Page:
How To Find Childcare Solutions on a Budget
Are you trying to find ways to keep working without putting your kids in daycare? Maybe there is a scarcity of qualified daycares in your area, or all your preferred choices are full right now. Perhaps you can’t afford childcare on your salary, or you just can’t stand the thought of leaving your child with a stranger while you toil away at your job all day. While daycare can be a great option for many, for whatever reason, it just doesn’t work out for some parents.
There are two primary reasons for people to get creative when searching for childcare: cost and availability. As of 2020, the average cost of childcare was over $10,000 a year.
In addition, 51% of families in the US live in what’s known as childcare deserts, meaning there are few to no childcare providers in their communities. Roughly half of Americans have trouble finding childcare, due in part to thousands of childcare centers closing over the last two years.
Here are five ways you can still do your job without relying on a spot to open up at the local daycare center. Better yet, the last two ways won’t cost you a dime, just the willingness to ask for help and lend a hand in return.
5 Ways to Find Childcare on a Budget
1. In-Home Daycare
This is the most reliable, and unfortunately expensive, of the options listed. It is still considered daycare, but it’s usually smaller and less institution-like than daycare centers. People opt for this kind of setting because it feels more familiar and comforting than those big centers, kind of like dropping your child off for a play date as opposed to a school day. Keep in mind, however, that many in-home daycare businesses have closed since the pandemic, so it might be a challenge to find one. Check out Angieslist.com and Care.com for options in your area, or ask around in your neighborhood or office to find out if anyone else uses one. There’s nothing like getting another parent’s first-hand recommendation to put your mind at ease when handing off your little ones.
2. Share Care With Other Parents
If you have a friend or family member with little kids and childcare needs like yours, you can pool your resources and hire a caregiver together. It will be cheaper for you both to pay one person to watch your little ones than it will be for you each to hire someone separately.
3. Bring Baby to Work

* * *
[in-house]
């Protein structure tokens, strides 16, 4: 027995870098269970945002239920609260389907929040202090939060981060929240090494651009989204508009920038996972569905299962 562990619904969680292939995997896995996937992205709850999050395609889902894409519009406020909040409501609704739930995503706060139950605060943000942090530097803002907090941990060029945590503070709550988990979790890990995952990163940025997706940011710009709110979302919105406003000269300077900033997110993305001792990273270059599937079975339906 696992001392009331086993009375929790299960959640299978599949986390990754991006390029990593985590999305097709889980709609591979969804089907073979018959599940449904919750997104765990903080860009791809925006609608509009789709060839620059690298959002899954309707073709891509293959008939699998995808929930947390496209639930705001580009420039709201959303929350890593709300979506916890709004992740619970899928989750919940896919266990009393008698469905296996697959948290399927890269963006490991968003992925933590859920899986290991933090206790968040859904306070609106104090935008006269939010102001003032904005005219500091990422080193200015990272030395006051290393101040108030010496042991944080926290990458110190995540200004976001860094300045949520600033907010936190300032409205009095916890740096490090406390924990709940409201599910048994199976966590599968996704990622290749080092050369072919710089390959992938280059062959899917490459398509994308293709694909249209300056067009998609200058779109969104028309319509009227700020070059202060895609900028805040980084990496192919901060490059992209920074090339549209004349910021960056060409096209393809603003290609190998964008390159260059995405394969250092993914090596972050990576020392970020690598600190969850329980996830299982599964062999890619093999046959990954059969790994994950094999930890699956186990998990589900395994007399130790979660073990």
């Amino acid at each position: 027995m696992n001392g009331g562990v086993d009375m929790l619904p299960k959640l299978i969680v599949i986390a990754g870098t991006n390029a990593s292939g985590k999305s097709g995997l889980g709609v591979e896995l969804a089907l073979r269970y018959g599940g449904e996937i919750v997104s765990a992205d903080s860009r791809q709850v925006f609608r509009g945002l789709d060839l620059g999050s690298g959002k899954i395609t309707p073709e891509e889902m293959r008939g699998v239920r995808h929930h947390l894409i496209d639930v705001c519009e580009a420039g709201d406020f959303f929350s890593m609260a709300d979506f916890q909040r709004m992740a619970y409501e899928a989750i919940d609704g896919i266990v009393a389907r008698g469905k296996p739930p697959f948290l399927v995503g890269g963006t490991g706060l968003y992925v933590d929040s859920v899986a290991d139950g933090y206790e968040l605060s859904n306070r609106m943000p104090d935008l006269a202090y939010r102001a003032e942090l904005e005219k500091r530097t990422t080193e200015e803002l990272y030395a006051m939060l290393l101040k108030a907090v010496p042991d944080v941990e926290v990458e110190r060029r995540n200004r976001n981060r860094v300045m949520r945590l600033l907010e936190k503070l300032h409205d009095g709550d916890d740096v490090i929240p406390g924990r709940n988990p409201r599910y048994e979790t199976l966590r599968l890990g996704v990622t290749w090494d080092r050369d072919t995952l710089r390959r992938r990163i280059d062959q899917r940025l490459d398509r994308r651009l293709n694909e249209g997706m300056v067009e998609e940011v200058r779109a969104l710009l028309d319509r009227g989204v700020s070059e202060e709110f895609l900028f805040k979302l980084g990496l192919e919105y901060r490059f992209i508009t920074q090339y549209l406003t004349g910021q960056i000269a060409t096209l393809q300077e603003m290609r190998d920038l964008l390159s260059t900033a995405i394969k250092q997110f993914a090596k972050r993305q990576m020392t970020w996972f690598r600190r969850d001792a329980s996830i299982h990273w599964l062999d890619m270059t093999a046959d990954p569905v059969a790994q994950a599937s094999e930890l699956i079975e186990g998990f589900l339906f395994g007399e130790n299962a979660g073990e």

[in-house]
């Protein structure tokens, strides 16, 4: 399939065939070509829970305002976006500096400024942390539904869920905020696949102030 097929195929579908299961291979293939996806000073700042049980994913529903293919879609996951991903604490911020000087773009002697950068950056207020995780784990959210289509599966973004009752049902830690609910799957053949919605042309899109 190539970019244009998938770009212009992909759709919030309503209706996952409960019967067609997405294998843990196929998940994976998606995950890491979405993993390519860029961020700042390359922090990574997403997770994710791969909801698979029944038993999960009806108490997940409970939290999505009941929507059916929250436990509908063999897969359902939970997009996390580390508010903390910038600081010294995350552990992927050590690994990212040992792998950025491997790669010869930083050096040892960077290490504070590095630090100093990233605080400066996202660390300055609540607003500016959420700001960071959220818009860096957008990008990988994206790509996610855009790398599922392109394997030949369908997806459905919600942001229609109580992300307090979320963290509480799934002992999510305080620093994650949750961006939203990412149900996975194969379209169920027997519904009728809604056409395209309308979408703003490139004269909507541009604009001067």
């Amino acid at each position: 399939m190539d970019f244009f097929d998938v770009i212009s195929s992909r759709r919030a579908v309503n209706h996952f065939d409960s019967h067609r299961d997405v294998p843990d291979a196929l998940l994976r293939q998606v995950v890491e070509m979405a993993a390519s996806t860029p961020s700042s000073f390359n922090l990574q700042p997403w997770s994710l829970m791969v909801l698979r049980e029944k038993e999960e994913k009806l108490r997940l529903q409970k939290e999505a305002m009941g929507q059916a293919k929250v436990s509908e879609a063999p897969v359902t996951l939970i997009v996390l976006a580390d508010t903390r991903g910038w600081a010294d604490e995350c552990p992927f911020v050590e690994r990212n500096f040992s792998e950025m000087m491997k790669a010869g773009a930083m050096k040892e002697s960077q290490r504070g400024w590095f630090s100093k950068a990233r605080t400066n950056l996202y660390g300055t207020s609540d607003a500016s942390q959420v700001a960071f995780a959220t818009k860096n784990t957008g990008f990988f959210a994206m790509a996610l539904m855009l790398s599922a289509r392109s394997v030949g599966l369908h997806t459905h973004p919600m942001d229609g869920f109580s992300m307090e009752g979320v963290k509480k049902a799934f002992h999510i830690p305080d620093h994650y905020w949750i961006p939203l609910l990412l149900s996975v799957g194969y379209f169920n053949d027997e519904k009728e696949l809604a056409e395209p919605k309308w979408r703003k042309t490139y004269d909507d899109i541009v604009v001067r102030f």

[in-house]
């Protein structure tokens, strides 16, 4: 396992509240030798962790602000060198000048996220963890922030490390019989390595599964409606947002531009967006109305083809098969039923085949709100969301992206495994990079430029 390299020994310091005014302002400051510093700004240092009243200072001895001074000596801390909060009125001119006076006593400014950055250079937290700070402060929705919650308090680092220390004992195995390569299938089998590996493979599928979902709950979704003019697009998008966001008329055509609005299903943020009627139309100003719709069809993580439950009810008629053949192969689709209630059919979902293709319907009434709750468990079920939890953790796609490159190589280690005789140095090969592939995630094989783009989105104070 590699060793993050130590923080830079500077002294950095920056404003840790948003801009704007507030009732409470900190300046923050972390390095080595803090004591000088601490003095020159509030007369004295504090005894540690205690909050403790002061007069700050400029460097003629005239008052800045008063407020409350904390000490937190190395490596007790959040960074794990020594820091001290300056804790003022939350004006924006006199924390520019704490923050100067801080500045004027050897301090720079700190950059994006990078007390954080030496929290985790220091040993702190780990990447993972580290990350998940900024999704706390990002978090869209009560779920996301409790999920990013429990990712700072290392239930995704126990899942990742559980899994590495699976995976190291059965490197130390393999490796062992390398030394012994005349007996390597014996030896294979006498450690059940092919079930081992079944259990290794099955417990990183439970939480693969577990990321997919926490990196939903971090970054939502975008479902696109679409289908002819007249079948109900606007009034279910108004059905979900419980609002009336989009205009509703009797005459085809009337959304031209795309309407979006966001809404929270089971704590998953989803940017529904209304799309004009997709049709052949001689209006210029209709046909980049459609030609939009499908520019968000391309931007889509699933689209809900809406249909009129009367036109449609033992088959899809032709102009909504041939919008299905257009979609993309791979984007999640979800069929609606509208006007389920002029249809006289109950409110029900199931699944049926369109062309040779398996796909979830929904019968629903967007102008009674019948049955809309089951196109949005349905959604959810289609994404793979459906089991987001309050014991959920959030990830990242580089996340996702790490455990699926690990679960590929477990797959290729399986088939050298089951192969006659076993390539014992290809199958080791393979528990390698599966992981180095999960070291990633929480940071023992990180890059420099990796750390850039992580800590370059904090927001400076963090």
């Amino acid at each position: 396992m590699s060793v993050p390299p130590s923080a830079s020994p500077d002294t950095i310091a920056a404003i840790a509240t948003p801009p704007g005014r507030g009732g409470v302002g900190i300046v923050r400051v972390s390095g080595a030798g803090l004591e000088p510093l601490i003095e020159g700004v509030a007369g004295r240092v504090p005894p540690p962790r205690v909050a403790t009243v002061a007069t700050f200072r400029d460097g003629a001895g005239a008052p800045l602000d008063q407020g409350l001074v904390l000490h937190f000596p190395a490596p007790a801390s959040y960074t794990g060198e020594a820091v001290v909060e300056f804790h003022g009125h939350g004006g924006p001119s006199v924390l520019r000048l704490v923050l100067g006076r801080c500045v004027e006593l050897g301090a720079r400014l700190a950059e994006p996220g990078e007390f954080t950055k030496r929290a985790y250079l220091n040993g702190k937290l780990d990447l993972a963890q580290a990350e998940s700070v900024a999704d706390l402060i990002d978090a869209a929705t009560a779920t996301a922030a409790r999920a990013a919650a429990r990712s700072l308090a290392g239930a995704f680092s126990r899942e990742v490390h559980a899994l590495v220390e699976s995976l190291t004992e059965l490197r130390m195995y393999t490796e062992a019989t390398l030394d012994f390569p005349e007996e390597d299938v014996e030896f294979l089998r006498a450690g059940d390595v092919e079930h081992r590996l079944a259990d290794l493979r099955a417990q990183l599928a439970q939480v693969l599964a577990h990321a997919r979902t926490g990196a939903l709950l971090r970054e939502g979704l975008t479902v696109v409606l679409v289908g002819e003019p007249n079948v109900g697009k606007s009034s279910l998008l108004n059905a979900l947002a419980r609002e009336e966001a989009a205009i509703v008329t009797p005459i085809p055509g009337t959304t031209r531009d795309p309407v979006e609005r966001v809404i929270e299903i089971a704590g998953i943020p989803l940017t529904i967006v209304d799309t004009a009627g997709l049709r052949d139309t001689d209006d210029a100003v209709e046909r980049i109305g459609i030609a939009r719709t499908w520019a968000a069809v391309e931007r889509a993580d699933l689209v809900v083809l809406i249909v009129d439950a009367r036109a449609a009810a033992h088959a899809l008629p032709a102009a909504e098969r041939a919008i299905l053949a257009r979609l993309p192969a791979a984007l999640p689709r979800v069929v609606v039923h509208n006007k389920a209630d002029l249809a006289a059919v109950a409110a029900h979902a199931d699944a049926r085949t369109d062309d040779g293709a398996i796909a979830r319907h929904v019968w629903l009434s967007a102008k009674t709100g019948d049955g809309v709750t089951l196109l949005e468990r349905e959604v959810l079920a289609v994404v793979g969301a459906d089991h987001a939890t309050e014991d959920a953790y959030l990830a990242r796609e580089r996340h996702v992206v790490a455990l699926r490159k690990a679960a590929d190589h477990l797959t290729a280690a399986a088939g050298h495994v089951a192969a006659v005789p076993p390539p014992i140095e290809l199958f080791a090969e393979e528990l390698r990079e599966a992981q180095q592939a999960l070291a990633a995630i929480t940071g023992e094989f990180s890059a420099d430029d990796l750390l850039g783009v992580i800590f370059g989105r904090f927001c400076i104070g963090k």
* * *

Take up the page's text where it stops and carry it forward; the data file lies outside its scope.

Some employers offer onsite daycare for employees. Others, such as Adobe, Amazon, and Intel, have partnerships with facilities like Bright Horizons, to prioritize and place employees’ children. Make sure to find out what kind of childcare options your employer provides. If they don’t provide any, maybe it’s time to make the switch to a company that does.
In addition, some communities offer coworking spaces for freelancers with daycare provided. A couple of examples are Wiggles & Work in Los Angeles, CA, and The Hive in Austin, TX. If you’re a freelancer, it’s worth looking into whether or not there is a space like this in your community.
4. Babysitting Coop
This is an arrangement among a group of local parents in which they swap childcare with each other. If your neighborhood is full of young kids like yours, then you might ask around to see if anyone is interested in starting a coop. If you are new to the area, or you live in a neighborhood with few kids around, websites like Care.com and SittingAround.com, and the app My Komae can be great places to start.
5. Friends and Family
If you’re lucky enough to have family in the area, this can be a terrific resource for free child care. Grandma and Grandpa might jump at the chance to spoil–I mean spend time with–their grandchildren while you’re at work. It’s a win-win for you both: you get free child care, and they get extra hugs.
Childcare is tricky. You’re trusting your most precious asset to someone else while you work. And as if that isn’t scary enough, finding quality child care can be daunting. Exploring these options can help you decide the best childcare solution for your family, your budget, and your peace of mind.